Is there an algorithm for diagnosing chronic cough in adults?

13 Jun 2022
Respiratory conditions
  • COVID-19
Type of resource
IPCRG COVID-19 and respiratory Q&A

What the research says:

Chronic cough in adults is defined as a cough persisting for at least 8 weeks. Chronic cough is a presenting symptom for a wide range of conditions although four conditions account for the majority of cases: upper airway cough syndrome, gastroesophageal reflux disease (GERD), asthma and nonasthmatic eosinophilic bronchitis (Michaudet & Malaty 2017). Red flags that should raise suspicion for an underlying, potentially malignant, pathology include associated fever, weight loss, haemoptysis, hoarseness, excessive dyspnoea or sputum production, recurrent pneumonia, a smoking history of 20 pack years or a smoker older than 45 years (Irwin et al 2018). Initial treatment should focus on the underlying cause (if one is found). A detailed and systematic approach is therefore required. A number of evidence-based algorithms for the diagnosis of chronic cough in adults are available (Irwin et al 2018; Iyer et al 2013; Kardos et al 2020; Morice et al 2019).

Adults (Irwin et al 2018; Iyer et al 2013; Kardos et al 2020; Morice et al 2019 ; Satia et al 2021): Cough duration >8 weeks

Evaluate for red flags that may indicate an underlying potentially malignant pathology

Undertake a detailed history and physical examination:

  • Cough duration, description and timing (morning, evening, indoor, outdoor)
  • Impact and triggers
  • Family history
  • Cough score (VAS or verbal out of 10). Consider other tools such as the Leicester cough questionnaire
  • Assess associated symptoms
  • Assess for potential causes:
    •  
    • Upper airway cough syndrome
    • GERD/reflux
    • Asthma
    • Nonasthmatic eosinophilic bronchitis
    • ACE inhibitor-associated cough
    • COPD
    • Smoking
    • Lung tumour
    • Hypersensitive cough
    • Interstitial lung disease
    • Tuberculosis (consider regional epidemiology)
    • Aspiration
    • Cardiac causes
    • Unclassified cough (no apparent cause)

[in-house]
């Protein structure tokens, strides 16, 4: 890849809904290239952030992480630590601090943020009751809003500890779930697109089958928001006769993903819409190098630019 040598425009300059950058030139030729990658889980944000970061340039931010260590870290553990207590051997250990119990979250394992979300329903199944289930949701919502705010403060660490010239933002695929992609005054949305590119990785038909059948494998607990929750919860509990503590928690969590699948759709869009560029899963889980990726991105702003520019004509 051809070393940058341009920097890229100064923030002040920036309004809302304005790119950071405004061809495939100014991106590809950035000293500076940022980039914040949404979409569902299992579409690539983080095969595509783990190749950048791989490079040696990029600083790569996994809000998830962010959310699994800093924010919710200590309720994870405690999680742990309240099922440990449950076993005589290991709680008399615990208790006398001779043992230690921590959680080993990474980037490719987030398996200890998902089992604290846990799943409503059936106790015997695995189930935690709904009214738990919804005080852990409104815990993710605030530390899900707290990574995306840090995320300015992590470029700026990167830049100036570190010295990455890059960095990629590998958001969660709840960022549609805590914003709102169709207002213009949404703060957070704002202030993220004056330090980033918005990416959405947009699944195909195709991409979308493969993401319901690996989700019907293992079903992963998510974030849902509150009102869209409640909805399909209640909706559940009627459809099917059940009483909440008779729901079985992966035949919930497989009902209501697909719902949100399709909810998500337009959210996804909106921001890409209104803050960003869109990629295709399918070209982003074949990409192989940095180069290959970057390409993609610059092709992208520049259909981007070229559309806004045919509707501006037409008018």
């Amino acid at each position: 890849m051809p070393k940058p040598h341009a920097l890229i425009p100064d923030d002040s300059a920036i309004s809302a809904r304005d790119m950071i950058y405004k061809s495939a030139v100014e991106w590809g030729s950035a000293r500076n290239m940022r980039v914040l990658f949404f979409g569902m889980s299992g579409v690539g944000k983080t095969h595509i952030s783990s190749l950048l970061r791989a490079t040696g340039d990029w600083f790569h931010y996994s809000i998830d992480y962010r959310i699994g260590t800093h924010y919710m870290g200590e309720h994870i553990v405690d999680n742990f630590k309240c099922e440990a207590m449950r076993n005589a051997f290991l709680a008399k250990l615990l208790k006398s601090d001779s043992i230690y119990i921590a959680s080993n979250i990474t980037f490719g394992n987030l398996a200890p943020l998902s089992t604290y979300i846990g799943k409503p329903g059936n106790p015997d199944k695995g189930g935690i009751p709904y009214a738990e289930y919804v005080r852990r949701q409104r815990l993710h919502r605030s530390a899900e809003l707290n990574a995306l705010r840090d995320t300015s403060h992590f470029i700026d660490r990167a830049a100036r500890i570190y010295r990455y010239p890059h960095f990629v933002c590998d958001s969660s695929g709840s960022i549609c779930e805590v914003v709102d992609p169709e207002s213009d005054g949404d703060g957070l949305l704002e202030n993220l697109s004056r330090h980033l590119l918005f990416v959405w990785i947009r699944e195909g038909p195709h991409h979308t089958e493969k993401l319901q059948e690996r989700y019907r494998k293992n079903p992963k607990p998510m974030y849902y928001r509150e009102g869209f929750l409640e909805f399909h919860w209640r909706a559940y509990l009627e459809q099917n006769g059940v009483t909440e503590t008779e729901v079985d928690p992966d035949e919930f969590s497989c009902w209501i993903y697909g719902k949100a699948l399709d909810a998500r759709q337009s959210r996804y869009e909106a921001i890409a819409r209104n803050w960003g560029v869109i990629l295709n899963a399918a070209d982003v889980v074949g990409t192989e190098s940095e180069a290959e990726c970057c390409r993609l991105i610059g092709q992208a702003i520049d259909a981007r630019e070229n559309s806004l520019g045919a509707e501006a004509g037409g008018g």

Obtain chest X-ray

Next steps:

  • Spirometry
  • PFT (if indicated by spirometry)
  • FeNO (if available)
  • Blood eosinophils

 

Further evaluations may be necessary, if clinically indicated, including:

  • CT chest
  • Echocardiogram
  • Sputum cultures
  • Sputum for AFB
  • Sinus imaging
  • GI referral (scope, ph monitoring)
  • Respiratory referral for sputums or bronchoscopy

 

 

 

 

Initial management Treat specific cause and if cough is improved continue for 3 months after which withdrawal can be considered
No improvement
  1. Review adherence to prescribed therapies
  2. Consider other factors such as inhaler technique
  3. Evaluate for other potential diagnoses
  4. Consider referral for specialist evaluation

AFB, acid-fast bacillus; COPD, chronic obstructive pulmonary disease; CT, computerized tomography; GERD, gastroesophageal reflux disease; PFT, pulmonary function test; VAS, visual analogue scale.

What this means for your clinical practice:

  • All people with cough of at least 8 weeks duration should have chest x-ray
  • Undertake a thorough history, physical examination and additional testing as clinically indicated to identify specific causes and treat accordingly
  • Begin by evaluating for red flags that may raise suspicion for an underlying malignant pathology
  • Consider trial of pharmacotherapy if no underlying cause/trigger identified (unexplained chronic cough)
  • Refer for specialist evaluation if no improvement after a trial of pharmacotherapy (unexplained/refractory chronic cough)

With grateful thanks to Dr Alan Kaplan (Chair Family Physician Airways Group of Canada) for and on behalf of the IPCRG practice driven answers review group.

Useful links and supporting references:

Irwin RS, et al. Classification of cough as a symptom in adults and management algorithms. CHEST guideline and Expert Panel report. Chest 2018;153:196–209.

Iyer VN, Lim KG. Chronic cough: an update. Mayo Clin Proc 2013;88:1118.

Kaplan A. Chronic cough in adults: Make the diagnosis and make a difference. Pulm Ther 2019;5:11-21. Available at: https://link.springer.com/article/10.1007/s41030-019-0089-7. Accessed April 2021.

Kaplan A. Improving the assessment of adults with chronic cough in primary care. Available at: https://www.ipcrg.org/11541. Accessed April 2022.

Kardos P, et al. German Respiratory Society guidelines for diagnosis and treatment of adults suffering from acute, subacute and chronic cough. Respir Med 2020;170:105939. (Available at: https://www.resmedjournal.com/article/S0954-6111(20)30079-2/fulltext; pay-per-view)

Michaudet C, Malaty J. Chronic cough: evaluation and management. Am Fam Phys 2017;96:575–80.

Morice AH, et al. ERS guidelines on the diagnosis and treatment of chronic cough in adults and children. Eur Respir J 2019;55.

Satia I, et al. Chronic cough: Investigations, management, current and future treatment. Can J Respir Crit Care Sleep Med 2021;5:404-16. Available at: https://www.tandfonline.com/doi/full/10.1080/24745332.2021.1979904. Accessed April 2022